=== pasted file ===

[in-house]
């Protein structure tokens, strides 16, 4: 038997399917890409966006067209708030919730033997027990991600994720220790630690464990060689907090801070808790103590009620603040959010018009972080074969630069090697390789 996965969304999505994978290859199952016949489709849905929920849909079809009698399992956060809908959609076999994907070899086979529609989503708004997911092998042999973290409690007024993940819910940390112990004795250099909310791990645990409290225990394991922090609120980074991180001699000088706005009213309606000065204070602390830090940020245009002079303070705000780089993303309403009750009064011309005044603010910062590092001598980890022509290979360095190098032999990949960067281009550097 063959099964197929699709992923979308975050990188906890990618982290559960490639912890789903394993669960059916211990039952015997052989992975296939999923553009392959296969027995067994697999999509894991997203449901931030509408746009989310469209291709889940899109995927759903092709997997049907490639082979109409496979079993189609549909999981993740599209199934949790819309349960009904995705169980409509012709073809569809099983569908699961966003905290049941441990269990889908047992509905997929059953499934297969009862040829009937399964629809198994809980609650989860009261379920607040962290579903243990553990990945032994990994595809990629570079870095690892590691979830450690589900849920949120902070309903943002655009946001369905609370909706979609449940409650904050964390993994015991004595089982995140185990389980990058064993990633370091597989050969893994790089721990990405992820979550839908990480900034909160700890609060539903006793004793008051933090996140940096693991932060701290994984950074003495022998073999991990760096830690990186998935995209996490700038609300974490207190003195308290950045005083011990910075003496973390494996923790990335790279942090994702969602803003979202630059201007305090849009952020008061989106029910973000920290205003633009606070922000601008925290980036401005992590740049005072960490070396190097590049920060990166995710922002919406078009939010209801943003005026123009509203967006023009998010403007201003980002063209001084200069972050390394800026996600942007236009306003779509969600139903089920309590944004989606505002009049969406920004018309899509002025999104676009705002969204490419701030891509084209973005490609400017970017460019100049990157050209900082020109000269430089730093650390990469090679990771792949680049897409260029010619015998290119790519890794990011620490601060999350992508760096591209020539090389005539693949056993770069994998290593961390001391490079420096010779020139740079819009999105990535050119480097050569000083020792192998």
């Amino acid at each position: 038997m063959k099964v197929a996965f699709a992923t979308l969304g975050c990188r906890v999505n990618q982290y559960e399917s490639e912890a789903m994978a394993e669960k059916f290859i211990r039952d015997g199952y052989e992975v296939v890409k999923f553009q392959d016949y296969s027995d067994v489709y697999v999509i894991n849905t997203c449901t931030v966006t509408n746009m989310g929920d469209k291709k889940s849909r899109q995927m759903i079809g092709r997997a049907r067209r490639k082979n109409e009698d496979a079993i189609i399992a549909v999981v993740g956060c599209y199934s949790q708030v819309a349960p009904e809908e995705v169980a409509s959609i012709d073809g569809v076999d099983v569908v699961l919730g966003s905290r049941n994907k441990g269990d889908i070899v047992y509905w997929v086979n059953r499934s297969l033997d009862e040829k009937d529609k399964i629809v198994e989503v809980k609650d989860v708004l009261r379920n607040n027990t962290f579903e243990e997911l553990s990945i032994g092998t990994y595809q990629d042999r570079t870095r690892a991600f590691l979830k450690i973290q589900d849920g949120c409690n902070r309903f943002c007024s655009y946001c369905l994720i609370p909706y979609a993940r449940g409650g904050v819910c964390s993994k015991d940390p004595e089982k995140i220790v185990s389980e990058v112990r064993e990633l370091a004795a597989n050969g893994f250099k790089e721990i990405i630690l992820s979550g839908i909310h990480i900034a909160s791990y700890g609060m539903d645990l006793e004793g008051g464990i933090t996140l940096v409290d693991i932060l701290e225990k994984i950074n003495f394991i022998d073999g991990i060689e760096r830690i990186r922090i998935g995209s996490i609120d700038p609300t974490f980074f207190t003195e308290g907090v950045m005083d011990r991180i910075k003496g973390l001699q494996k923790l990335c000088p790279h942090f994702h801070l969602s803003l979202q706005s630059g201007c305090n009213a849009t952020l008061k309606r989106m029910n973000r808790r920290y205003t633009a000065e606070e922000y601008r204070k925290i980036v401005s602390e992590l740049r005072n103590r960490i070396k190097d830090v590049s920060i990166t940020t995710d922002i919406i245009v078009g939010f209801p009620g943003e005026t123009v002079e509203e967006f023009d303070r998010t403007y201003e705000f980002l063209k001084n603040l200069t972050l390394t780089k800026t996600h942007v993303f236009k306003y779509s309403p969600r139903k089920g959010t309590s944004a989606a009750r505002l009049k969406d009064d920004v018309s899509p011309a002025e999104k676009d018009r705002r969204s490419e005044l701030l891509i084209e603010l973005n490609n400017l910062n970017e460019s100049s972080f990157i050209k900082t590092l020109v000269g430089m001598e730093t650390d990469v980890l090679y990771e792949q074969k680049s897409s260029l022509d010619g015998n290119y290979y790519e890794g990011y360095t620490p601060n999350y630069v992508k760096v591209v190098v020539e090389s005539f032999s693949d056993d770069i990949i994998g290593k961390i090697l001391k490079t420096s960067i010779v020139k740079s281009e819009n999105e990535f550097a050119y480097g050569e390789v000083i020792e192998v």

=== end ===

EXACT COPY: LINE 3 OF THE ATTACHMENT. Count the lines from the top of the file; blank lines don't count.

């Amino acid at each position: 038997m063959k099964v197929a996965f699709a992923t979308l969304g975050c990188r906890v999505n990618q982290y559960e399917s490639e912890a789903m994978a394993e669960k059916f290859i211990r039952d015997g199952y052989e992975v296939v890409k999923f553009q392959d016949y296969s027995d067994v489709y697999v999509i894991n849905t997203c449901t931030v966006t509408n746009m989310g929920d469209k291709k889940s849909r899109q995927m759903i079809g092709r997997a049907r067209r490639k082979n109409e009698d496979a079993i189609i399992a549909v999981v993740g956060c599209y199934s949790q708030v819309a349960p009904e809908e995705v169980a409509s959609i012709d073809g569809v076999d099983v569908v699961l919730g966003s905290r049941n994907k441990g269990d889908i070899v047992y509905w997929v086979n059953r499934s297969l033997d009862e040829k009937d529609k399964i629809v198994e989503v809980k609650d989860v708004l009261r379920n607040n027990t962290f579903e243990e997911l553990s990945i032994g092998t990994y595809q990629d042999r570079t870095r690892a991600f590691l979830k450690i973290q589900d849920g949120c409690n902070r309903f943002c007024s655009y946001c369905l994720i609370p909706y979609a993940r449940g409650g904050v819910c964390s993994k015991d940390p004595e089982k995140i220790v185990s389980e990058v112990r064993e990633l370091a004795a597989n050969g893994f250099k790089e721990i990405i630690l992820s979550g839908i909310h990480i900034a909160s791990y700890g609060m539903d645990l006793e004793g008051g464990i933090t996140l940096v409290d693991i932060l701290e225990k994984i950074n003495f394991i022998d073999g991990i060689e760096r830690i990186r922090i998935g995209s996490i609120d700038p609300t974490f980074f207190t003195e308290g907090v950045m005083d011990r991180i910075k003496g973390l001699q494996k923790l990335c000088p790279h942090f994702h801070l969602s803003l979202q706005s630059g201007c305090n009213a849009t952020l008061k309606r989106m029910n973000r808790r920290y205003t633009a000065e606070e922000y601008r204070k925290i980036v401005s602390e992590l740049r005072n103590r960490i070396k190097d830090v590049s920060i990166t940020t995710d922002i919406i245009v078009g939010f209801p009620g943003e005026t123009v002079e509203e967006f023009d303070r998010t403007y201003e705000f980002l063209k001084n603040l200069t972050l390394t780089k800026t996600h942007v993303f236009k306003y779509s309403p969600r139903k089920g959010t309590s944004a989606a009750r505002l009049k969406d009064d920004v018309s899509p011309a002025e999104k676009d018009r705002r969204s490419e005044l701030l891509i084209e603010l973005n490609n400017l910062n970017e460019s100049s972080f990157i050209k900082t590092l020109v000269g430089m001598e730093t650390d990469v980890l090679y990771e792949q074969k680049s897409s260029l022509d010619g015998n290119y290979y790519e890794g990011y360095t620490p601060n999350y630069v992508k760096v591209v190098v020539e090389s005539f032999s693949d056993d770069i990949i994998g290593k961390i090697l001391k490079t420096s960067i010779v020139k740079s281009e819009n999105e990535f550097a050119y480097g050569e390789v000083i020792e192998v």